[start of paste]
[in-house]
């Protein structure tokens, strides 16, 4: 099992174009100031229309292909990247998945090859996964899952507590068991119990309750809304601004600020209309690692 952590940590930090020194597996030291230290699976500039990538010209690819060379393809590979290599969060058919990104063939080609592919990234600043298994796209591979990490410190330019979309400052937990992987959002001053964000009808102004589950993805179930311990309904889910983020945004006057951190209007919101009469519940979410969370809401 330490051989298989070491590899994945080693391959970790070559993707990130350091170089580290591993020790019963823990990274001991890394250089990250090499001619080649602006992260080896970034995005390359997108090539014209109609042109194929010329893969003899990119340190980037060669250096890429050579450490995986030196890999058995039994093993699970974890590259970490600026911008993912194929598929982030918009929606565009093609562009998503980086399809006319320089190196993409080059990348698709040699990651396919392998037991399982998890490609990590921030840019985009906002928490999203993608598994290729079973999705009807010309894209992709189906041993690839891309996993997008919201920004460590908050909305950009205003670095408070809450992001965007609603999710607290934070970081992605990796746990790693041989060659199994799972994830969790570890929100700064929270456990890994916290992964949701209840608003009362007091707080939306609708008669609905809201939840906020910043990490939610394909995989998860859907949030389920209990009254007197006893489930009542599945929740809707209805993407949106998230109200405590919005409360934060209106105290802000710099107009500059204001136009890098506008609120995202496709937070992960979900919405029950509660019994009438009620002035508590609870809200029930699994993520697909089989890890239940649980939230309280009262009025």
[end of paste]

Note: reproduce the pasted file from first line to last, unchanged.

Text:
[in-house]
């Protein structure tokens, strides 16, 4: 099992174009100031229309292909990247998945090859996964899952507590068991119990309750809304601004600020209309690692 952590940590930090020194597996030291230290699976500039990538010209690819060379393809590979290599969060058919990104063939080609592919990234600043298994796209591979990490410190330019979309400052937990992987959002001053964000009808102004589950993805179930311990309904889910983020945004006057951190209007919101009469519940979410969370809401 330490051989298989070491590899994945080693391959970790070559993707990130350091170089580290591993020790019963823990990274001991890394250089990250090499001619080649602006992260080896970034995005390359997108090539014209109609042109194929010329893969003899990119340190980037060669250096890429050579450490995986030196890999058995039994093993699970974890590259970490600026911008993912194929598929982030918009929606565009093609562009998503980086399809006319320089190196993409080059990348698709040699990651396919392998037991399982998890490609990590921030840019985009906002928490999203993608598994290729079973999705009807010309894209992709189906041993690839891309996993997008919201920004460590908050909305950009205003670095408070809450992001965007609603999710607290934070970081992605990796746990790693041989060659199994799972994830969790570890929100700064929270456990890994916290992964949701209840608003009362007091707080939306609708008669609905809201939840906020910043990490939610394909995989998860859907949030389920209990009254007197006893489930009542599945929740809707209805993407949106998230109200405590919005409360934060209106105290802000710099107009500059204001136009890098506008609120995202496709937070992960979900919405029950509660019994009438009620002035508590609870809200029930699994993520697909089989890890239940649980939230309280009262009025």